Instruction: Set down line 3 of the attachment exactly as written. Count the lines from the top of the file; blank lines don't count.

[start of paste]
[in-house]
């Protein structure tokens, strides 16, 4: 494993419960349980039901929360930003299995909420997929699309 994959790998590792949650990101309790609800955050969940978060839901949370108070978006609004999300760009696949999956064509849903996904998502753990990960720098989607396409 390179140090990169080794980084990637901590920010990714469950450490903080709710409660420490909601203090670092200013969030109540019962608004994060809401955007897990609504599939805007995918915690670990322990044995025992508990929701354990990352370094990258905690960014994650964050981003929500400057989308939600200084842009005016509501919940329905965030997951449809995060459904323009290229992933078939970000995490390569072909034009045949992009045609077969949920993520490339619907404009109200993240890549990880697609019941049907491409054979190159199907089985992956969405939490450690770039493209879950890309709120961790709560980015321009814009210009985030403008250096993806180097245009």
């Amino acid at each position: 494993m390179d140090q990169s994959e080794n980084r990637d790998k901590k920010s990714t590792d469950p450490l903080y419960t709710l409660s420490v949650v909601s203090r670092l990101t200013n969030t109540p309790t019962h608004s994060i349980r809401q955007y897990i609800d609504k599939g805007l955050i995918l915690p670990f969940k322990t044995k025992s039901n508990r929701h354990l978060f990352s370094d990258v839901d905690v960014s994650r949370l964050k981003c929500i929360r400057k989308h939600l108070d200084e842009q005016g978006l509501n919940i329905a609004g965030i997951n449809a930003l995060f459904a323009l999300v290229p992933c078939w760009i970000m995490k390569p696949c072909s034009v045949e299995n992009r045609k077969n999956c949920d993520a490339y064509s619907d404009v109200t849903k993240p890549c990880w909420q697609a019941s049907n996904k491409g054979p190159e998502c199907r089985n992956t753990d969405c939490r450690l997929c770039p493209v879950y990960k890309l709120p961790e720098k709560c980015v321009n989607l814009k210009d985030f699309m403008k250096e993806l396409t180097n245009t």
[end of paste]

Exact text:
């Amino acid at each position: 494993m390179d140090q990169s994959e080794n980084r990637d790998k901590k920010s990714t590792d469950p450490l903080y419960t709710l409660s420490v949650v909601s203090r670092l990101t200013n969030t109540p309790t019962h608004s994060i349980r809401q955007y897990i609800d609504k599939g805007l955050i995918l915690p670990f969940k322990t044995k025992s039901n508990r929701h354990l978060f990352s370094d990258v839901d905690v960014s994650r949370l964050k981003c929500i929360r400057k989308h939600l108070d200084e842009q005016g978006l509501n919940i329905a609004g965030i997951n449809a930003l995060f459904a323009l999300v290229p992933c078939w760009i970000m995490k390569p696949c072909s034009v045949e299995n992009r045609k077969n999956c949920d993520a490339y064509s619907d404009v109200t849903k993240p890549c990880w909420q697609a019941s049907n996904k491409g054979p190159e998502c199907r089985n992956t753990d969405c939490r450690l997929c770039p493209v879950y990960k890309l709120p961790e720098k709560c980015v321009n989607l814009k210009d985030f699309m403008k250096e993806l396409t180097n245009t």